A feminist perspective after watching Charlie Sheen’s interview. Multiple of his female partners have come forward and said that he did not inform them of his status, or implicitly lied to them about it (he told one, “I’m clean”) thereby depriving them of the right to make an informed consensual decision about having sex with him. This is WRONG.
While its great to have a conversation about the chronic status of HIV and how its not the “death sentence” that it once was, please remember that HIV drugs are still expensive for under & uninsured Americans, and virtually impossible to obtain in many developing countries. And any health epidemic effects women and children the most — we have the least resources to combat them. It has been pointed out to me that many people in the San Francisco Bay Area have access to HIV drugs like Truveda (the magic one pill a day) through government programs. Well, I distinctly recall when Gov S pulled back from such a program in mid-2000s, and only reinstated funding years later, bowing to political pressure. It should show any doubter how dodgy relying on discretionary health programs for your healthcare can be. Also, California is a bit of bubble when it comes to this issue — in other parts of the country, such programs may be even more limited, if not nonexistent.
It was also suggested that if none of the women he slept with actually have HIV, its a “no harm, no foul” situation. Again, this is simply wrong. Statements like that, and Sheen’s actions, are indicative of the macro and micro sexual threats and aggression that women suffer from daily in this country. “Sorry it was more important that I have sex with you the way I wanted it than to get your informed consent! Hey, don’t be mad!” If that happened to me, or a loved one of mine, I’d be so sad, confused, and depressed I’d need therapy — I’d probably get a form of PTSD, from learning how close I came to contracting a chronic disease, knowingly, through sex, from someone I trusted. Its not “nothing.” Its intentional infliction of emotional distress, perhaps sexual battery, and its morally wrong. It speaks volumes about how Charlie Sheen really viewed his “goddesses” — as animals to be experimented on or mere sexual automatons, without lives and a future worth considering. (PS — I don’t believe in experimenting on animals, either).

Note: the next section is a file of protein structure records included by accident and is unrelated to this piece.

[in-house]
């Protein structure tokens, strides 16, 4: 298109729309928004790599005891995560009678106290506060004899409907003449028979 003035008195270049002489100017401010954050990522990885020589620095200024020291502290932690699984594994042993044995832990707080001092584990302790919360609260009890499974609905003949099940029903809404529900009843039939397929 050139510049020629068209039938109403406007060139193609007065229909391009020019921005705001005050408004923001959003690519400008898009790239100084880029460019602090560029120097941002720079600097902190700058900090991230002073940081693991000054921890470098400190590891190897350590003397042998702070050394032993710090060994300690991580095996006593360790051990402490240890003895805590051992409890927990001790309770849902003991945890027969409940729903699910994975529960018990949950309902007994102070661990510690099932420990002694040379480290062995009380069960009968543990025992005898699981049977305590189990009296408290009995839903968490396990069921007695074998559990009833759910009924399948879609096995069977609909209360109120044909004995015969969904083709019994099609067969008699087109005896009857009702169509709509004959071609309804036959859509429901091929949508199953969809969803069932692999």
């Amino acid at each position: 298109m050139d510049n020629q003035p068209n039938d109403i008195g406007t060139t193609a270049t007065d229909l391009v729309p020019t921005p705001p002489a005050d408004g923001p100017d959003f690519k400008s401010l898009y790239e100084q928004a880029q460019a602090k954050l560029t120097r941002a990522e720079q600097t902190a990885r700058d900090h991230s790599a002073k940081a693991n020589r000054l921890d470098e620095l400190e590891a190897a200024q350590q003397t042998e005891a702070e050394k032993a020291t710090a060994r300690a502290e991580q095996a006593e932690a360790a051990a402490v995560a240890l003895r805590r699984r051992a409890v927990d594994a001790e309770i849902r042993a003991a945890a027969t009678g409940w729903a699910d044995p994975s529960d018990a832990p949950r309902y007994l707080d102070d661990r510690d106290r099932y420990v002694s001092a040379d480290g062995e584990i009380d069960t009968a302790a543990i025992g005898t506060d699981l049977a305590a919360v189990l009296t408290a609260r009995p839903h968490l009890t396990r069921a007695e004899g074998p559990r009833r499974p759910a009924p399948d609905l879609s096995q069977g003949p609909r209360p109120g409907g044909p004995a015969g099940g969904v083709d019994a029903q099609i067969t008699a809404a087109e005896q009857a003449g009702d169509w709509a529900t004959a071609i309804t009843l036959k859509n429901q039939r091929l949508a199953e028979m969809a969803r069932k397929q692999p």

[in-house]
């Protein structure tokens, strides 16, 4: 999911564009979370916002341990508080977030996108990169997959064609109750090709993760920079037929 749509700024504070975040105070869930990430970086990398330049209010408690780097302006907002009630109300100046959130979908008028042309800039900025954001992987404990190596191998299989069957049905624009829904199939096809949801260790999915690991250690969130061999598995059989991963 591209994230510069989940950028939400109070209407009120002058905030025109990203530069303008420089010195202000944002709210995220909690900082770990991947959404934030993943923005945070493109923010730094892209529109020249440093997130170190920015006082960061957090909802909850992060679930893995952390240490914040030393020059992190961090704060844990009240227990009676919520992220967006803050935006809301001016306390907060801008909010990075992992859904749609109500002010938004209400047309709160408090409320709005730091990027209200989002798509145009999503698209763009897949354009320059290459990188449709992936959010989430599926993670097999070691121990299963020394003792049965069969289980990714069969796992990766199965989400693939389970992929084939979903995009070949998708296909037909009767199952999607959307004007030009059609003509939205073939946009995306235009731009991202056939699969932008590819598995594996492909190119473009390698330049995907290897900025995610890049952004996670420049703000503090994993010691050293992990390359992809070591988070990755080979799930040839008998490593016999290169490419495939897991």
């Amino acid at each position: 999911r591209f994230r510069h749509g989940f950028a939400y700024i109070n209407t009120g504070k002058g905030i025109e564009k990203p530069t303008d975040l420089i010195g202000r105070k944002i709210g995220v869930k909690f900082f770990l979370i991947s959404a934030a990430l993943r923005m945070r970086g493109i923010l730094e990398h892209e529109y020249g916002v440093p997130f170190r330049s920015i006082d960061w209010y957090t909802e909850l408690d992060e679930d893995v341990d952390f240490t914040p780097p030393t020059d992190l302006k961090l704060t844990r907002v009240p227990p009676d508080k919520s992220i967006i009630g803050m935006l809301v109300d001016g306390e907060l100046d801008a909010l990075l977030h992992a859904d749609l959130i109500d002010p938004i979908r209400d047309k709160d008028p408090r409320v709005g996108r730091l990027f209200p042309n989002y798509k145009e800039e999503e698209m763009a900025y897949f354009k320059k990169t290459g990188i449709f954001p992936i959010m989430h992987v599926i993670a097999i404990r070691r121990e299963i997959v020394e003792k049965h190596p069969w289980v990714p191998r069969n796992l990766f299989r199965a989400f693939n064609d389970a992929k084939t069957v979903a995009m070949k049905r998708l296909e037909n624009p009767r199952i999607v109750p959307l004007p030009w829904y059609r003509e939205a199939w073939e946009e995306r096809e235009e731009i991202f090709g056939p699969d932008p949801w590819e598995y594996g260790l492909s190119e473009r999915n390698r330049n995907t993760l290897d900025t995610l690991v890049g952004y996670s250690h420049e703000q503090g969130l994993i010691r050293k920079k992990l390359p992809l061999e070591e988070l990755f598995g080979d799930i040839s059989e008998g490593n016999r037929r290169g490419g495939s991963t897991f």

And finally, there is talk about how Sheen is combating stereotypes about who can get the disease. I don’t see how. He contracted it by through risky behaviors — drugs, unprotected sex, and promiscuity. Exactly the sort of behaviors that the public health community, including the LGBT community, have been trying to educate people away from, for years. There are no innocent victims and there are not guilty victims. I don’t blame him for how he got it — its a sad, predicable story. But the only example he is setting is as a cautionary tale. There are many HIV heroes out there. Sheen is not one of them.
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I’ve been asked to provide proof that his partners didn’t know. See below. He also apparently didn’t call Ms. Olson and Ms. Renly after he found out about his status, while admitting in his interview on Today that he doesn’t know how or when he contracted HIV, so he could have had it when he was living with them.
“Sheen admitted on the Today Show that he had had unprotected sex ‘twice’ and he arranged for the the women to see his doctor. … That account appears to be in question, however, with the unnamed porn star speaking out after both his former ‘godesses’, ex-girlfriends Bree Olson and Natalie Kenly, said he did not inform them of his status.”
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